15th Annual Spring Wings Bird Festival in Fallon, Nev. Features Exclusive Premier of ‘America’s Wildest Refuge’ a Family Show Exploring the Amazing World of the Arctic

Share Article

Over 280 bird species migrate west to one of the most significant and internationally recognized wetlands, Lahontan Valley. Here is where the annual Spring Wings Bird Festival Takes Place.

Owls are a highlight at Spring Wings

Our tours are led by some of the best naturalists, biologists and experts in this region. Small tour groups of ten or fewer make for a more personal experience,” noted Susan Sawyer, U.S. Fish and Wildlife Service, Stillwater National Wildlife Refuge.

“It’s a great time to visit all things flying,” said Susan Sawyer, U.S. Fish and Wildlife Service, Stillwater National Wildlife Refuge. The 15th annual nonprofit Spring Wings Bird Festival takes place May 18, 19, and 20 in Fallon, Nev. It will kick off with a premier showing of “America’s Wildest Refuge – the Arctic”. Festival highlights include a FREE Family Fun Day with live birds, crafts and nature demonstrations; build a bird nest or feeder; travel to Antarctica; learn the basics of birding; see how the native people of the marsh lived; meet a Lady Falconer and her trained birds of prey as she talks about the ancient art of Falconry.

The Spring Wings Bird Festival differs from other birding events because it is located in the heart of the acclaimed Lahontan Valley of Nevada. Unique to this desert land is its vast wetland and marsh habitat that welcomes over 280 species of migratory shorebirds and waterfowl. Because of the numbers and species found here, the Lahontan Valley is recognized nationally and internationally by the most respected birding organizations including Audubon, Bird Life, Western Hemispheric Shorebird Reserve Network, and the American Birding Association.

“This year’s lineup is focused on what past attendees have said are their favorite and most worthwhile tours. Our tours are led by some of the best naturalists, biologists and experts in this region. Small tour groups of ten or fewer make for a more personal experience,” noted Sawyer. A fulll list of tours and workshops can be viewed online.

Festival participants can choose from a variety of affordable educational nature and wetland tours and numerous free workshops. Workshops include topics like Raptor Rap-Up Close in which Nevada Department of Wildlife Biologist Jenni Jeffers explains how injured birds of prey are cared for and released into the wild. A popular tour for 2012 is the “Owl Prowl” Saturday afternoon where visitors explore daytime roosts of these nighttime hunters. Up to five owl species like the Great Horned, Barn, Short-eared, Long-eared, Western Screech and Burrowing may be seen on these expertly guided tours.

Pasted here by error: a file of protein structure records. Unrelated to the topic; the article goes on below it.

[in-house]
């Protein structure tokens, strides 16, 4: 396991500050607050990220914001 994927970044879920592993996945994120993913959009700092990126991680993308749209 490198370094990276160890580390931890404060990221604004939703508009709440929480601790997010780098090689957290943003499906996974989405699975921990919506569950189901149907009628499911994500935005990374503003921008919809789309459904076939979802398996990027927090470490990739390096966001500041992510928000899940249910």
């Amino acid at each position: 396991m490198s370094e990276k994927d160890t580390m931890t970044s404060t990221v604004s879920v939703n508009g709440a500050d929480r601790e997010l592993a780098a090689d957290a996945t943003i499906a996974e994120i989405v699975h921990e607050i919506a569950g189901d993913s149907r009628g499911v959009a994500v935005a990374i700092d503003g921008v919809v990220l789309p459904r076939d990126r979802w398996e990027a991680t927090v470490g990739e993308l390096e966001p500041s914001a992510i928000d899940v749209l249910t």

The Festival is set up for kids and families. “Spring Wings is a kick. It’s a great way to get your family out birding and have a great time doing it,” said Jim Woods, Spring Wings 2011 participant. Spring Wings is also on Facebook for those interested in following.

Attendees can start the weekend activities with the Friday night visual journey of discovery through the Arctic National Wildlife Refuge. This high definition 55 minute-long film was produced to celebrate the 50th anniversary of the Refuge. The film is being shown exclusively for the first time in Nevada at the Spring Wings event. Social hour begins at 5:30 p.m. with appetizers provided by the Friends of Stillwater. The film starts at 6 p.m.

Here’s a Sneak Peak of the Spring Wings Festival:

  •     Fri., May 18 – Movie premier & social 5:30 p.m. to 8 p.m., Churchill County Fairgrounds multipurpose building. Tickets at the door or springwings.org.
  •     Sat., May 19 – Guided tours from 7 a.m. to 11 a.m. and 3 p.m. to 6 p.m.
  •     Sat., May 19 – FREE Festival Fun Day 10 a.m. to 4 p.m., Churchill County Fairgrounds
  •     Sun., May 20 – Guided tours 7 a.m. to 11 a.m.; FREE Raptor Release 11am.

Tours range in price from $5 - $25. Seating is limited, so plan to book early; contact 775.423.5128 or susan_sawyer(at)fws(dot)gov.

Stillwater National Wildlife Refuge(NWR) is the core of the Lahontan Valley wetlands (along with Carson Lake to the south) and provides outstanding birding opportunities scenically located at the foot of the Stillwater Mountains. Stillwater NWR attracts more than 250,000 swans, geese and ducks annually, including several thousand Tundra Swans and Canvasback ducks in the winter. Shorebird migration is also spectacular with numbers rivaling those at Carson Lake. Stillwater NWR has attracted its share of rare birds, including Brown Pelican, Surf and White-winged Scoter, Pomarine Jaeger and Stilt Sandpiper. And just this winter, the first-ever documented Gyrfalcon in Nevada was seen on the refuge.

Lodging accommodations online or call 866.432.5566. Fallon is one of six friendly communities along Nevada’s Pony Express Trail Hwy 50.

Nevada's Pony Express Territory sits on 17 million acres of wide open space with 150 years of rich history, rugged undisturbed nature and black night skies. The Territory is where the Pony Express riders once galloped along its main trail, now Highway 50, connecting the six adventurous towns of Dayton, Fallon, Fernley, Austin, Eureka and Ely.

1,840 miles of wilderness was crossed in the Nevada "Pony Express Territory". Twenty years ago Life Magazine designated this section of Nevada State Highway 50 – “America’s Loneliest Road.” For more information, follow us online, on Facebook or call 1-888-359-9449.

Share article on social media or email:

View article via:

Pdf Print

Contact Author

Rick Gray
Pony Express Territory
775-423-4556 775-217-5990
Email >

Susan Sawyer
Visit website